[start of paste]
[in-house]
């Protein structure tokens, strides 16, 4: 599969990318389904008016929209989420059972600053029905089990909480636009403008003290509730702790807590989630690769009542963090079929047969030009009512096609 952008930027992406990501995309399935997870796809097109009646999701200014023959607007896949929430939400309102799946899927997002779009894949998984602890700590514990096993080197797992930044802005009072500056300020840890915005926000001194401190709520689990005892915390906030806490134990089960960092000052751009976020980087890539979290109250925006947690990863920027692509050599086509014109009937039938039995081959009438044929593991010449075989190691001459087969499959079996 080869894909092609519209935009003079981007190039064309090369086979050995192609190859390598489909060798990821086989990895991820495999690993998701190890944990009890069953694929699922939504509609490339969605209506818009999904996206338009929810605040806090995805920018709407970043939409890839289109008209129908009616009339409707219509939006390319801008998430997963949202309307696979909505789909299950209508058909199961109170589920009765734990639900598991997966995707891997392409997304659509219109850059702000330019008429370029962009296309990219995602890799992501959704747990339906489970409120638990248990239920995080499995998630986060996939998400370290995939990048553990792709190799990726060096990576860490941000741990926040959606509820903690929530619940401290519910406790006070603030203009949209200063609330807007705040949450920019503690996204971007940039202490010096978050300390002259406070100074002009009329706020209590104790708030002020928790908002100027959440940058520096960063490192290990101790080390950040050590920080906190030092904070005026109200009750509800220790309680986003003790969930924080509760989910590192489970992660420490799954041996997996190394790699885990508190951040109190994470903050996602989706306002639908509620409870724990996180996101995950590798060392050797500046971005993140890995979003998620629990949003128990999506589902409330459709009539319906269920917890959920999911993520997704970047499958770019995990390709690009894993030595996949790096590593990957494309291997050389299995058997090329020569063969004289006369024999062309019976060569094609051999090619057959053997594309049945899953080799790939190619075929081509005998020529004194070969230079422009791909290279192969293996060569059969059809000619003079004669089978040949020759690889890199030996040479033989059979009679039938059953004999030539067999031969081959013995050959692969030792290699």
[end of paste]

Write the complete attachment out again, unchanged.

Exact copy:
[in-house]
């Protein structure tokens, strides 16, 4: 599969990318389904008016929209989420059972600053029905089990909480636009403008003290509730702790807590989630690769009542963090079929047969030009009512096609 952008930027992406990501995309399935997870796809097109009646999701200014023959607007896949929430939400309102799946899927997002779009894949998984602890700590514990096993080197797992930044802005009072500056300020840890915005926000001194401190709520689990005892915390906030806490134990089960960092000052751009976020980087890539979290109250925006947690990863920027692509050599086509014109009937039938039995081959009438044929593991010449075989190691001459087969499959079996 080869894909092609519209935009003079981007190039064309090369086979050995192609190859390598489909060798990821086989990895991820495999690993998701190890944990009890069953694929699922939504509609490339969605209506818009999904996206338009929810605040806090995805920018709407970043939409890839289109008209129908009616009339409707219509939006390319801008998430997963949202309307696979909505789909299950209508058909199961109170589920009765734990639900598991997966995707891997392409997304659509219109850059702000330019008429370029962009296309990219995602890799992501959704747990339906489970409120638990248990239920995080499995998630986060996939998400370290995939990048553990792709190799990726060096990576860490941000741990926040959606509820903690929530619940401290519910406790006070603030203009949209200063609330807007705040949450920019503690996204971007940039202490010096978050300390002259406070100074002009009329706020209590104790708030002020928790908002100027959440940058520096960063490192290990101790080390950040050590920080906190030092904070005026109200009750509800220790309680986003003790969930924080509760989910590192489970992660420490799954041996997996190394790699885990508190951040109190994470903050996602989706306002639908509620409870724990996180996101995950590798060392050797500046971005993140890995979003998620629990949003128990999506589902409330459709009539319906269920917890959920999911993520997704970047499958770019995990390709690009894993030595996949790096590593990957494309291997050389299995058997090329020569063969004289006369024999062309019976060569094609051999090619057959053997594309049945899953080799790939190619075929081509005998020529004194070969230079422009791909290279192969293996060569059969059809000619003079004669089978040949020759690889890199030996040479033989059979009679039938059953004999030539067999031969081959013995050959692969030792290699």